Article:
Working on Das atmende Klarsein has provoked a bit of a crisis. Not that I can’t handle a piece for solo bass flute, small choir and live electronics. I eat that stuff for breakfast. Well, ok, I usually wait until after breakfast….
The crisis comes from several directions. One is historical. You wouldn’t think a contemporary music person like me would be faced with issues of historical performance practice, but it happens all the time. Styles change, techniques change, instruments are built differently, all with the rapidity of less than one generation. And I’m not even thinking about the electronic components!
I did not really like the piece at first. Take the first movement for flute: at first listening it is nothing more than a grab-bag of (now cliché) flute sounds: airy, elephantine honks on a piece of metal plumbing along with the rattling of ill-fitted key work. A real 1980’s museum piece. How on earth does one mould these sounds into something that can say something today? Was there even a “something” that needed to be moulded? My guess was yes. I have noticed a direct correlation: the more obscure something sounds you can bet the more heavy the philosophical component lurking behind the work. And it turns out I was right. At least that is somewhere to start! Research!
There is no lack of information regarding the background of this piece. The score is sold with a DVD for didactic purposes. OK. I’m undyingly grateful and informed. However, the audience will not have the benefit of this DVD, they may not even bother to read the program notes. I need to present something that sounds convincing without a brief lecture on the philosophical texts of Plato, Hölderlin, Walter Benjamin and Rilke. Is it just me, or am I strange in thinking one should be able to enjoy music on a purely sensual level?
That is crisis No. 1 in a nutshell. Crisis No. 2 is this: I’m having to eat my words. All my composer spanking has, in a way, come back as a great kick in the behind. Ok, some of you may be sniggering about that. Go ahead. You see, Nono was one of those great composers who really, really worked closely with the performer. This is what I’m always encouraging composers to do, telling them not to do this, not to do that, to be precise in notating what the player can do. Well it seems to me in this respect Nono was so successful that I see in the score what Roberto Fabbriciani could play, and in fact, I don’t know really what Nono himself wanted. I can only infer it by gathering background information on this piece and working with those who knew him. (So you see, oral tradition still plays a great role!) That is a grey area I can deal with, as I am experienced in interpreting and improvising. But it is an example where I wish the notation were a little, hmm, less precise and more open to variations of articulation, dynamics and sound color. As a matter of fact, I don’t feel as if I am playing a piece by Nono at all sometimes. Of course the overall concept of the piece is his, but when it comes to the flute part I feel less like I’m crawling into the skin of the composer and more like I’m crawling into the skin of Roberto Fabbriciani. Please note, I mean absolutely no disrespect here for the man!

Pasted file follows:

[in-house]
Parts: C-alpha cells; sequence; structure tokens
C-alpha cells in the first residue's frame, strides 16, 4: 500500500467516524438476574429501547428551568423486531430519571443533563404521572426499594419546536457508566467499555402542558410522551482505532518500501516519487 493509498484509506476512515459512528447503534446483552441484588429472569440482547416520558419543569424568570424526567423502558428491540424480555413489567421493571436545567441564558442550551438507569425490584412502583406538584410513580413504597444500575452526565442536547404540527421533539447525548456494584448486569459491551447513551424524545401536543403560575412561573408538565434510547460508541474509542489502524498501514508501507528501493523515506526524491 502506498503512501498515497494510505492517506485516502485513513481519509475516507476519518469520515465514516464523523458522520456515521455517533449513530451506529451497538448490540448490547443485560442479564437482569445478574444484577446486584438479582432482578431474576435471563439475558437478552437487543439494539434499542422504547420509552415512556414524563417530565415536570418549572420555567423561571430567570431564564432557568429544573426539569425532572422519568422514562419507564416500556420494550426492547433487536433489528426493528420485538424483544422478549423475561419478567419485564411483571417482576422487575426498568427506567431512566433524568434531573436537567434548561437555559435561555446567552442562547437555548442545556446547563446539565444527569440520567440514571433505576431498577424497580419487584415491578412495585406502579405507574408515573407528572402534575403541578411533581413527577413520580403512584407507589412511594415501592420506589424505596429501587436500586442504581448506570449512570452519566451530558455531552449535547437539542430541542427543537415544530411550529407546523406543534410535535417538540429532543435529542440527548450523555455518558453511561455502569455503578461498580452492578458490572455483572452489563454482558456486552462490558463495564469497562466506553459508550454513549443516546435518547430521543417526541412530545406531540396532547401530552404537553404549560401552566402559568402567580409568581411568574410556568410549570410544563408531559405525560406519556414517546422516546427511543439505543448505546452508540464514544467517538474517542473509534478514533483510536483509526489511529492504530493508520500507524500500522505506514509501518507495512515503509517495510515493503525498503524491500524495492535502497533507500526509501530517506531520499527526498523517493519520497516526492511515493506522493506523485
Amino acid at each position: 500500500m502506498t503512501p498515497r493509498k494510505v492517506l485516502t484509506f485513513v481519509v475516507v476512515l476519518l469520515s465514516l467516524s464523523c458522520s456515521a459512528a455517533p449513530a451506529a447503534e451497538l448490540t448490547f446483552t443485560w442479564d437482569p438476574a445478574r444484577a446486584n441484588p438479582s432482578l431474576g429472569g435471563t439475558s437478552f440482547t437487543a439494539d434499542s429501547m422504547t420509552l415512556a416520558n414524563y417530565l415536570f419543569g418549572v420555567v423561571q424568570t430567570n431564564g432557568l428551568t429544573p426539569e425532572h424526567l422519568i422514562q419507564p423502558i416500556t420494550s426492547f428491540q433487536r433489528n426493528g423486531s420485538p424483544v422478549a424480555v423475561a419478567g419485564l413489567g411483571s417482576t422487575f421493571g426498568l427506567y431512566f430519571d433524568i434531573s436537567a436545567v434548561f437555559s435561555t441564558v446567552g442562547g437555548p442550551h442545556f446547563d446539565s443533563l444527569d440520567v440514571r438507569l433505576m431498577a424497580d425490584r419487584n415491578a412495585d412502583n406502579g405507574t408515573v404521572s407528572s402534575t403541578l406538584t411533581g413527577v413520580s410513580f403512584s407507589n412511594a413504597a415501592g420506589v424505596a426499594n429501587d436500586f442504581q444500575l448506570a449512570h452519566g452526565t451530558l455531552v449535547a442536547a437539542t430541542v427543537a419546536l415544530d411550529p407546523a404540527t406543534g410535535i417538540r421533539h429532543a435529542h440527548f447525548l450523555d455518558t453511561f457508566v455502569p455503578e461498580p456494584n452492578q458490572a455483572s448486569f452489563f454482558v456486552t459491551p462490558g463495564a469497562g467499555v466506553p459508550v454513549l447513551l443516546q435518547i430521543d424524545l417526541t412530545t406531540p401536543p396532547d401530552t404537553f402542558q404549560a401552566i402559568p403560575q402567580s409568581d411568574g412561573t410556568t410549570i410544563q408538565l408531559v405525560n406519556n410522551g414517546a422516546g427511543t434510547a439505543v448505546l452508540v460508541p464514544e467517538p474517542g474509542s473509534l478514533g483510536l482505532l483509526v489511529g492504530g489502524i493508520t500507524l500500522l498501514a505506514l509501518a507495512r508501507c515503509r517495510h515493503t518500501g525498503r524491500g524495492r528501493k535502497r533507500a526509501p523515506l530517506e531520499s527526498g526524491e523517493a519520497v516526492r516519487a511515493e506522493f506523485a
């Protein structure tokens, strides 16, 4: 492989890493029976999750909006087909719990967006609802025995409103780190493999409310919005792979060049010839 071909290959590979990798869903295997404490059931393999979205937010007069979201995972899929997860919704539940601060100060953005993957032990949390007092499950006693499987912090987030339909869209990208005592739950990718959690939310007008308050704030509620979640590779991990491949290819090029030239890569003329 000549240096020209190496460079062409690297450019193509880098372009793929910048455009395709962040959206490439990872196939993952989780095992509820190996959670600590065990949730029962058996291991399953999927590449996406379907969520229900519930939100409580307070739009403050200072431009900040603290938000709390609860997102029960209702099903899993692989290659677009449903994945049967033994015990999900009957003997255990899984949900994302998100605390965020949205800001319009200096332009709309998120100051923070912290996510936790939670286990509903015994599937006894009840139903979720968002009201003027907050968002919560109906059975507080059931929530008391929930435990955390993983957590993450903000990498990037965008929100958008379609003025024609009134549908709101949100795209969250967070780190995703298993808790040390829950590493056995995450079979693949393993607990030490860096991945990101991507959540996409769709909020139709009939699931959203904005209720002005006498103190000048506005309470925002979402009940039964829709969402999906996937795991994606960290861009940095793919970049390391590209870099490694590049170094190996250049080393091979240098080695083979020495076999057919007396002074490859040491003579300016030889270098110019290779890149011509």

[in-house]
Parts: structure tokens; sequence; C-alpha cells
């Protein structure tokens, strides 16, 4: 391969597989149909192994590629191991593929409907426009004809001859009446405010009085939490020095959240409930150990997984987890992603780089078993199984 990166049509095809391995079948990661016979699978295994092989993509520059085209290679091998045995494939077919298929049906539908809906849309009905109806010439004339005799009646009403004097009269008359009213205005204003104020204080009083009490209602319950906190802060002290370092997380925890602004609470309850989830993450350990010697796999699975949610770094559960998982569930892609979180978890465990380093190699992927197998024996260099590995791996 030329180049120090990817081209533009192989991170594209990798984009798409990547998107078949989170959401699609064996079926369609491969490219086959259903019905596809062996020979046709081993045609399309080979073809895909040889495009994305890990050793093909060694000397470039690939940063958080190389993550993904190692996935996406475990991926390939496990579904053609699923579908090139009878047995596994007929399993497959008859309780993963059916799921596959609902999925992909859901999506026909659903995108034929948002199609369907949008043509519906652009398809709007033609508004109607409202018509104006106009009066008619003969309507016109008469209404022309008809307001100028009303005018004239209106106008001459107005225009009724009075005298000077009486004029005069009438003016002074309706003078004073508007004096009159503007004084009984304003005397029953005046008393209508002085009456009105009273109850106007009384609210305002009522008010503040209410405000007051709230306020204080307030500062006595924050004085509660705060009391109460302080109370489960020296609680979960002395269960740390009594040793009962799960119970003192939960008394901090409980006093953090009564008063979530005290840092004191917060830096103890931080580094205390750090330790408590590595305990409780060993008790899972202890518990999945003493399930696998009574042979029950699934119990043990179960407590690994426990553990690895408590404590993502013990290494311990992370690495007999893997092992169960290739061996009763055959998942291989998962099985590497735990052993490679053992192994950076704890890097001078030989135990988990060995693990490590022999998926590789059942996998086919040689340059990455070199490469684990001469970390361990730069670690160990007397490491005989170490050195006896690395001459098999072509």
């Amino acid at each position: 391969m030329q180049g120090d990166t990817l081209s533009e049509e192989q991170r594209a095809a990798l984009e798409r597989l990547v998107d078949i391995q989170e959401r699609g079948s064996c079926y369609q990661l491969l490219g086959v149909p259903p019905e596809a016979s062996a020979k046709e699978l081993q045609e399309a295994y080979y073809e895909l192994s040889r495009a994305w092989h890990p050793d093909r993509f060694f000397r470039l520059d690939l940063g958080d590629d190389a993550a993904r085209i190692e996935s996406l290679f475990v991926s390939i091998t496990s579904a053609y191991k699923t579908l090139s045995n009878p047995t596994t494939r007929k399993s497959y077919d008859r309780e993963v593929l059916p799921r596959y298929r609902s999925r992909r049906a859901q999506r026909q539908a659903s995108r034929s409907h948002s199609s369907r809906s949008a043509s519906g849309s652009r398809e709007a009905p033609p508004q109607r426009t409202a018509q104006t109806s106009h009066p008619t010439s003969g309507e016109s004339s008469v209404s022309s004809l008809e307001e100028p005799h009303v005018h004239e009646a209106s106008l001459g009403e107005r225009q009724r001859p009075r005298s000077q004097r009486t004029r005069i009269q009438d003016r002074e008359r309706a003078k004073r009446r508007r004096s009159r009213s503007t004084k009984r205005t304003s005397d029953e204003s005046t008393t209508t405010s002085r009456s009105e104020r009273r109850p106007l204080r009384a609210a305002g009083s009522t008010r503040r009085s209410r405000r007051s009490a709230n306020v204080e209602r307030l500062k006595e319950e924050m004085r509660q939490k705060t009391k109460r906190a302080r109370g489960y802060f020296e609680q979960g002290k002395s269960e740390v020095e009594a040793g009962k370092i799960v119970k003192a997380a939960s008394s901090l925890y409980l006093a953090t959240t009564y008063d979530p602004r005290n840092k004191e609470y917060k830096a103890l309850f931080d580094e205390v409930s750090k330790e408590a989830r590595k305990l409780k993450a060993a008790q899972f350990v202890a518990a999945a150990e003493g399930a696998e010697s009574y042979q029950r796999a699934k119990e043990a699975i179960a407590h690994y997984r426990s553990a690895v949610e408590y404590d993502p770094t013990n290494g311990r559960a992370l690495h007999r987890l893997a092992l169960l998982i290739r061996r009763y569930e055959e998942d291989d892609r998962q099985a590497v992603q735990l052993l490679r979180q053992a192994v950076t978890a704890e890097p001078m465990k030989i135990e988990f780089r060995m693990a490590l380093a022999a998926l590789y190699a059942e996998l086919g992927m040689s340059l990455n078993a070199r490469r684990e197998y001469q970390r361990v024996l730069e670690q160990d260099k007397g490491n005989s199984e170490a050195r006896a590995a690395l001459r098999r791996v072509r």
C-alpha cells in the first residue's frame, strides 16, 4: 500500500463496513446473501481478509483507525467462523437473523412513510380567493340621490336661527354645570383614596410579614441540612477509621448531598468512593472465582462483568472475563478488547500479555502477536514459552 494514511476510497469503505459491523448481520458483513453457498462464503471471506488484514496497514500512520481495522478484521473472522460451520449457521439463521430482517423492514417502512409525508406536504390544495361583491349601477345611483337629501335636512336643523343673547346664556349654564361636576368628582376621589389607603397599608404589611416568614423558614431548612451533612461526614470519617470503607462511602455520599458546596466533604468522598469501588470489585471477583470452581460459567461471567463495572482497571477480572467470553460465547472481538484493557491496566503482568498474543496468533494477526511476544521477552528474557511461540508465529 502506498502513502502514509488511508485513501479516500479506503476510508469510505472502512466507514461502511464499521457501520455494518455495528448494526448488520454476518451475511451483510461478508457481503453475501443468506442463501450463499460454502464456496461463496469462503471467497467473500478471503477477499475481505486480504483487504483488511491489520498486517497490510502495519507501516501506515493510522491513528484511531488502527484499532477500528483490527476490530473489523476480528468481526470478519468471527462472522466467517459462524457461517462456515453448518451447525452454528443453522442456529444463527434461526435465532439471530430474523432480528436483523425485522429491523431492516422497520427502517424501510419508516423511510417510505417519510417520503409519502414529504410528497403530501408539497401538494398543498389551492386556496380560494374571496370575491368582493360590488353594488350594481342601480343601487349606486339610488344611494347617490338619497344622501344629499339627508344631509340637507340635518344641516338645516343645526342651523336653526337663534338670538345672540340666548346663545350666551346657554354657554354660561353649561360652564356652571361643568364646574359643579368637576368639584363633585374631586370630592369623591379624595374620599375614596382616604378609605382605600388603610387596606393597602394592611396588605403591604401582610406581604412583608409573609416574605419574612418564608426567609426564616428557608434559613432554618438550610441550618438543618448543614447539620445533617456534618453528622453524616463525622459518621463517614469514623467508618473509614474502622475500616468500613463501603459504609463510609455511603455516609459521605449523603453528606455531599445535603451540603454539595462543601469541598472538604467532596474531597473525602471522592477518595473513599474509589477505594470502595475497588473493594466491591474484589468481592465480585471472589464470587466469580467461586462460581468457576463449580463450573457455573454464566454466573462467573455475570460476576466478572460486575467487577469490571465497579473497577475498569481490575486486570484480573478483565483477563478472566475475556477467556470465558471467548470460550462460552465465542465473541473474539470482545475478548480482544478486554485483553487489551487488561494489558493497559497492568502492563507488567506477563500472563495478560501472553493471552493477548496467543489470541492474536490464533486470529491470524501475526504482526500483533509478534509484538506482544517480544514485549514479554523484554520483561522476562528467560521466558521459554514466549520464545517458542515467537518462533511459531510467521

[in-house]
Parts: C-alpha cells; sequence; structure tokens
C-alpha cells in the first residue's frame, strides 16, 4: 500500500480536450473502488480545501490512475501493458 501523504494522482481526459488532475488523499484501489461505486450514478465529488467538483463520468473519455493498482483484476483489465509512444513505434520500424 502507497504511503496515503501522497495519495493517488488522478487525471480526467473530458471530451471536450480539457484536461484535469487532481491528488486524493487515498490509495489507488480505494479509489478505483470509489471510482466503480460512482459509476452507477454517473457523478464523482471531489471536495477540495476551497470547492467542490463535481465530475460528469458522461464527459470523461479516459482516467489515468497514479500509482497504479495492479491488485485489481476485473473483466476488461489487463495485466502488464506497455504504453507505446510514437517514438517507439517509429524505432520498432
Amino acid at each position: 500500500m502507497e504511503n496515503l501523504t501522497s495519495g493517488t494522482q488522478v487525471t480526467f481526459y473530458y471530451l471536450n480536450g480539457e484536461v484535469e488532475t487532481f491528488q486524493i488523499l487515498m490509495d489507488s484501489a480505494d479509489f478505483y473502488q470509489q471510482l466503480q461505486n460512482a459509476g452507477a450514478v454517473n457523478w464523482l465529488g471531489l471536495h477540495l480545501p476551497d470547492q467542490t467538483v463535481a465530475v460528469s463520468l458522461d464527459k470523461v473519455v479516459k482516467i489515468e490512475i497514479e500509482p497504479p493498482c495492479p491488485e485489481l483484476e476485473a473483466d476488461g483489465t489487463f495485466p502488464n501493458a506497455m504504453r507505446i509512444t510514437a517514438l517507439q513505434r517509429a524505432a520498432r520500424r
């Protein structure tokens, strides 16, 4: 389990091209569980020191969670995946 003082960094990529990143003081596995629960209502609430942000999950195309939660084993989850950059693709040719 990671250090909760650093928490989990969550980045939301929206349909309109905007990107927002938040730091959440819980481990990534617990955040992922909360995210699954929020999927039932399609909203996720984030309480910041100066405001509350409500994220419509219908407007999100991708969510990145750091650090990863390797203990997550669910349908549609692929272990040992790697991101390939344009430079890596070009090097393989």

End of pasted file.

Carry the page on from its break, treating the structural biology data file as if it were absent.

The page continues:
However, Fabbriciani says in the DVD that the score is a point of departure for interpreters. Whew! The role of the bass flute is also explained: it represents a nostalgia for the future, as the choir represents a nostalgia for the past. I wonder if it is the same esthetic as his work for violin, tape and electronics, La Lontananza Nostalgica Utopica Futura? In any case I found this a useful concept. Nostalgia for the future also goes through it’s fashion, from Star Trek to Sun Ra’s cult film Space is the Place. The trick is to present sounds, phrasing and so on that sound fresh and forward-looking in today’s world.
I was reminded of a passage from Stanislavski’s book An Actor Prepares. The actor was to interpret the role of the hero who was a misogynist. The difficulty was, the piece was a light comedy, not a tragedy. What is funny about a misogyny? Analysing the role, the actor discovers that the hero does not really hate women, he only wants to project that image. That gives lots of scope for irony and self-deprecation. The parallel here is that I am reminded again not to take the written score at face value, but to find in it the voice I want to project.
Was I successful? Well, depends on who you ask. After the concert I was pleased to hear from some that they enjoyed the piece on a purely musical level, not knowing Nono’s music. Approval from the non-cognoscenti, so to speak. However, one Famous Flutist remarked that it was impressive, but had nothing to do with actual flute playing. I was disappointed that was how it came across, as if intonation, long-ass phrases and extreme control of the direction of air stream have nothing to do with flute playing. Although maybe it was a compliment in that the technical processes were well hidden enough so that at least something came out?
(edit) Here is a read-only share link to a later formal article that I co-authored with Daniel Agi concerning Nono’s late flute works.
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